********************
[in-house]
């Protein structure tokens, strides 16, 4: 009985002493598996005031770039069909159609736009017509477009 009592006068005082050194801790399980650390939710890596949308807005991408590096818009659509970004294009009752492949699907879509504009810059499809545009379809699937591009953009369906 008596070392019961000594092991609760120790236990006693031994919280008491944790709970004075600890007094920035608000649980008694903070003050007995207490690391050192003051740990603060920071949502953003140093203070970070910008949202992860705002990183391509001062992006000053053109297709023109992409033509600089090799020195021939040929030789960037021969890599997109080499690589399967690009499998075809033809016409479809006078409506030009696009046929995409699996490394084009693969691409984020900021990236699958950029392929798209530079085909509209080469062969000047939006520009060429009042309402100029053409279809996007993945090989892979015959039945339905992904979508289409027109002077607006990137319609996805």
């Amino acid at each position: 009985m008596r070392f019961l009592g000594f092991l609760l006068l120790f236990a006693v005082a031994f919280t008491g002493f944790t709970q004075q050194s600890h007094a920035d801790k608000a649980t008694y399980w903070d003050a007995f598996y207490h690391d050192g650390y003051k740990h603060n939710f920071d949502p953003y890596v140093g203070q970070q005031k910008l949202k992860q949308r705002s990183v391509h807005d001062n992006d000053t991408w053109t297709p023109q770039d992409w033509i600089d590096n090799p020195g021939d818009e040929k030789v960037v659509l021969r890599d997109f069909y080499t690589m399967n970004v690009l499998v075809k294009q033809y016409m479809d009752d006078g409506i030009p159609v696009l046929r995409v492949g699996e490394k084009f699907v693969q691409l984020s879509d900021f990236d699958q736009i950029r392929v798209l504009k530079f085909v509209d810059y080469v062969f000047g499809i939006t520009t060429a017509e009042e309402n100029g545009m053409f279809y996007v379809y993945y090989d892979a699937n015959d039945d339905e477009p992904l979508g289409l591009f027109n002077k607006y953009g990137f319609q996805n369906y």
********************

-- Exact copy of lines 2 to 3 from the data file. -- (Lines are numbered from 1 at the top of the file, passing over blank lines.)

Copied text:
């Protein structure tokens, strides 16, 4: 009985002493598996005031770039069909159609736009017509477009 009592006068005082050194801790399980650390939710890596949308807005991408590096818009659509970004294009009752492949699907879509504009810059499809545009379809699937591009953009369906 008596070392019961000594092991609760120790236990006693031994919280008491944790709970004075600890007094920035608000649980008694903070003050007995207490690391050192003051740990603060920071949502953003140093203070970070910008949202992860705002990183391509001062992006000053053109297709023109992409033509600089090799020195021939040929030789960037021969890599997109080499690589399967690009499998075809033809016409479809006078409506030009696009046929995409699996490394084009693969691409984020900021990236699958950029392929798209530079085909509209080469062969000047939006520009060429009042309402100029053409279809996007993945090989892979015959039945339905992904979508289409027109002077607006990137319609996805």
């Amino acid at each position: 009985m008596r070392f019961l009592g000594f092991l609760l006068l120790f236990a006693v005082a031994f919280t008491g002493f944790t709970q004075q050194s600890h007094a920035d801790k608000a649980t008694y399980w903070d003050a007995f598996y207490h690391d050192g650390y003051k740990h603060n939710f920071d949502p953003y890596v140093g203070q970070q005031k910008l949202k992860q949308r705002s990183v391509h807005d001062n992006d000053t991408w053109t297709p023109q770039d992409w033509i600089d590096n090799p020195g021939d818009e040929k030789v960037v659509l021969r890599d997109f069909y080499t690589m399967n970004v690009l499998v075809k294009q033809y016409m479809d009752d006078g409506i030009p159609v696009l046929r995409v492949g699996e490394k084009f699907v693969q691409l984020s879509d900021f990236d699958q736009i950029r392929v798209l504009k530079f085909v509209d810059y080469v062969f000047g499809i939006t520009t060429a017509e009042e309402n100029g545009m053409f279809y996007v379809y993945y090989d892979a699937n015959d039945d339905e477009p992904l979508g289409l591009f027109n002077k607006y953009g990137f319609q996805n369906y």